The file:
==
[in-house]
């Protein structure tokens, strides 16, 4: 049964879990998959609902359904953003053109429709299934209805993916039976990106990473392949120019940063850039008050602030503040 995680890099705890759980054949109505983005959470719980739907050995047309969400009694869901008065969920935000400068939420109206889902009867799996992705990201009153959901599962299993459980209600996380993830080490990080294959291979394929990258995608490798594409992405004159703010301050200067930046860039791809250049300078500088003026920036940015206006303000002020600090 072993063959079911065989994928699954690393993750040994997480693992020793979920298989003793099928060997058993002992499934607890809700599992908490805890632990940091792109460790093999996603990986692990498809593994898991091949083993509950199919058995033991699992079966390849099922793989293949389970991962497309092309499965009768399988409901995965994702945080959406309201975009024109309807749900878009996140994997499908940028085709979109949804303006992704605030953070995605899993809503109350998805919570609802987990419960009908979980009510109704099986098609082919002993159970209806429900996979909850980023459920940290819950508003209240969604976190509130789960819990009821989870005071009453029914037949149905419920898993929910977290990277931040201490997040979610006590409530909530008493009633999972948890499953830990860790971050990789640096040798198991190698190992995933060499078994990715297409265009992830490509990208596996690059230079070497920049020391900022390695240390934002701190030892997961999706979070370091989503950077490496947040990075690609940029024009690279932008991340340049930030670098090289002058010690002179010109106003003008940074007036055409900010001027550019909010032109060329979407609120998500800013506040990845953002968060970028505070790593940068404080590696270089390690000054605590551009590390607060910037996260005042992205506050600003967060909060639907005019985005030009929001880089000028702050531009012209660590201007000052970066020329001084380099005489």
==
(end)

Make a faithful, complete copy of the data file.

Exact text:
[in-house]
């Protein structure tokens, strides 16, 4: 049964879990998959609902359904953003053109429709299934209805993916039976990106990473392949120019940063850039008050602030503040 995680890099705890759980054949109505983005959470719980739907050995047309969400009694869901008065969920935000400068939420109206889902009867799996992705990201009153959901599962299993459980209600996380993830080490990080294959291979394929990258995608490798594409992405004159703010301050200067930046860039791809250049300078500088003026920036940015206006303000002020600090 072993063959079911065989994928699954690393993750040994997480693992020793979920298989003793099928060997058993002992499934607890809700599992908490805890632990940091792109460790093999996603990986692990498809593994898991091949083993509950199919058995033991699992079966390849099922793989293949389970991962497309092309499965009768399988409901995965994702945080959406309201975009024109309807749900878009996140994997499908940028085709979109949804303006992704605030953070995605899993809503109350998805919570609802987990419960009908979980009510109704099986098609082919002993159970209806429900996979909850980023459920940290819950508003209240969604976190509130789960819990009821989870005071009453029914037949149905419920898993929910977290990277931040201490997040979610006590409530909530008493009633999972948890499953830990860790971050990789640096040798198991190698190992995933060499078994990715297409265009992830490509990208596996690059230079070497920049020391900022390695240390934002701190030892997961999706979070370091989503950077490496947040990075690609940029024009690279932008991340340049930030670098090289002058010690002179010109106003003008940074007036055409900010001027550019909010032109060329979407609120998500800013506040990845953002968060970028505070790593940068404080590696270089390690000054605590551009590390607060910037996260005042992205506050600003967060909060639907005019985005030009929001880089000028702050531009012209660590201007000052970066020329001084380099005489």